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I met Flo in the mid-Seventies. We have been active in anti-war, civil rights, and women’s issues, and she advocated for tenants’ rights. She was the director of Southside Family Charter School for 20 years. Her two children attended, and now her granddaughter does. A writer and interviewer, Flo is involved in community issues and environmental concerns. Gardening is a passion, as she describes in her own words here.
After years tending my Powderhorn garden, I applied for and was accepted to the Hennepin County Master Gardener program. The coursework is rigorous but worth every moment puzzling over soil pH levels or learning that there are almost 400 bee species in Minnesota.
All information we share as master gardeners is science-based. Climate change data informs and changes how we should garden in Minnesota. My favorite chant at the March for Science was:
What do we want?
When do we want it?
I’ve volunteered to help plan and maintain gardens for Native American elder housing in Phillips, a youth garden in a mostly-West African housing coop in Seward and will soon work with the young residents at St. Joseph’s Home for Children in Bancroft.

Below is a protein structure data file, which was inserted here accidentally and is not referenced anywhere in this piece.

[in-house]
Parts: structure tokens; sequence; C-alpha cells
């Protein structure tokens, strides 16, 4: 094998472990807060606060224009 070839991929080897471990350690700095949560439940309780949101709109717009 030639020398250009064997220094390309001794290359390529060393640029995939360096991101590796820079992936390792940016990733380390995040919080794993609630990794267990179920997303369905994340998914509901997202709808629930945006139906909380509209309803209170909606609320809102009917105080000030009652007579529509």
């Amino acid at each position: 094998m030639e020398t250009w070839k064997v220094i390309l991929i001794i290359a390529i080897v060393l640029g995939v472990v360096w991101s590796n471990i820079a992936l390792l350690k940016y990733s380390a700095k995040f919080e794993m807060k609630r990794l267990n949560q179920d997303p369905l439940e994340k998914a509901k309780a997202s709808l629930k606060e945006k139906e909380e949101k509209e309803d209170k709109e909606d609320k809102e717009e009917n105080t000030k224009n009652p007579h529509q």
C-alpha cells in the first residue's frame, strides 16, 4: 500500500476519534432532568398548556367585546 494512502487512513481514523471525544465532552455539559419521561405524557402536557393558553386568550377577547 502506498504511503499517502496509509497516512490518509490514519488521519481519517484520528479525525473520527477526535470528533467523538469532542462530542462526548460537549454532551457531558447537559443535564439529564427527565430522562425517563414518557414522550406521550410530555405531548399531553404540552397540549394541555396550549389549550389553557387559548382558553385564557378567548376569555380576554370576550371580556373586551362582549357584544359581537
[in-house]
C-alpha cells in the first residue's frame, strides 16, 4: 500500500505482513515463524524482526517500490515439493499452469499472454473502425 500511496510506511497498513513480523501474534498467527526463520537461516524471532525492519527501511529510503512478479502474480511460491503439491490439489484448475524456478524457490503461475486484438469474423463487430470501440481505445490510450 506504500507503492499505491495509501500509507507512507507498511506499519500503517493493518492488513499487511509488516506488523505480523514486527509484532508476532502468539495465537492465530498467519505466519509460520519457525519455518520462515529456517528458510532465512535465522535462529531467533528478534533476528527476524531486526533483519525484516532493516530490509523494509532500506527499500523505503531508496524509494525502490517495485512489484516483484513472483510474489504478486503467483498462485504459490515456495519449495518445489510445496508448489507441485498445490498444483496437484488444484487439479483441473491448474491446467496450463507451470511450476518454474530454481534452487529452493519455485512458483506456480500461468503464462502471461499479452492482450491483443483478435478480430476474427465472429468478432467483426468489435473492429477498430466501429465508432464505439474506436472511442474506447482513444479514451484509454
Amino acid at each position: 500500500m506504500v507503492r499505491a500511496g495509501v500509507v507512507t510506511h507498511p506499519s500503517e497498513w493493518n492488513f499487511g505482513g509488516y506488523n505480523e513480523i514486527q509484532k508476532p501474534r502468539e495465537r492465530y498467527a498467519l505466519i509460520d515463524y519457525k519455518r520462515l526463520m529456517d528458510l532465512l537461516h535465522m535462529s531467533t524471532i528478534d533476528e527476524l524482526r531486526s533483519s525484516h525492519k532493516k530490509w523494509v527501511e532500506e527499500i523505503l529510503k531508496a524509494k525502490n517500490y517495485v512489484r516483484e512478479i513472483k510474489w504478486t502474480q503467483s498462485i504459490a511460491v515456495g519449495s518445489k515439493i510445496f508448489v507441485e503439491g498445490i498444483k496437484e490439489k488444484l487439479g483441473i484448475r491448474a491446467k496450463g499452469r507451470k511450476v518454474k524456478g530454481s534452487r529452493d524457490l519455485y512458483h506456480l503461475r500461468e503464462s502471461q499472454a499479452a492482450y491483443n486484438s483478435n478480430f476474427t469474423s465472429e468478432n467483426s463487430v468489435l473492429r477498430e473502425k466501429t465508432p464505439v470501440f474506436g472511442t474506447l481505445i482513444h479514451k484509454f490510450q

Sharing the love of gardening and the science that helps us be better
gardeners is, depending on your point of view, a form of resistance or an
affirmation – we work with the earth, out in the sun and the rain, in solitude and in community. We protect our pollinators, they help us grow nourishing food, and together we bring zinnias and zucchini to our neighborhoods.
GaylaEllisPowderhorn365Powderhorn ParkMinneapolisMN554072018SaturdayFebruaryGardenFlo GolodNeighborGardeningClimate Change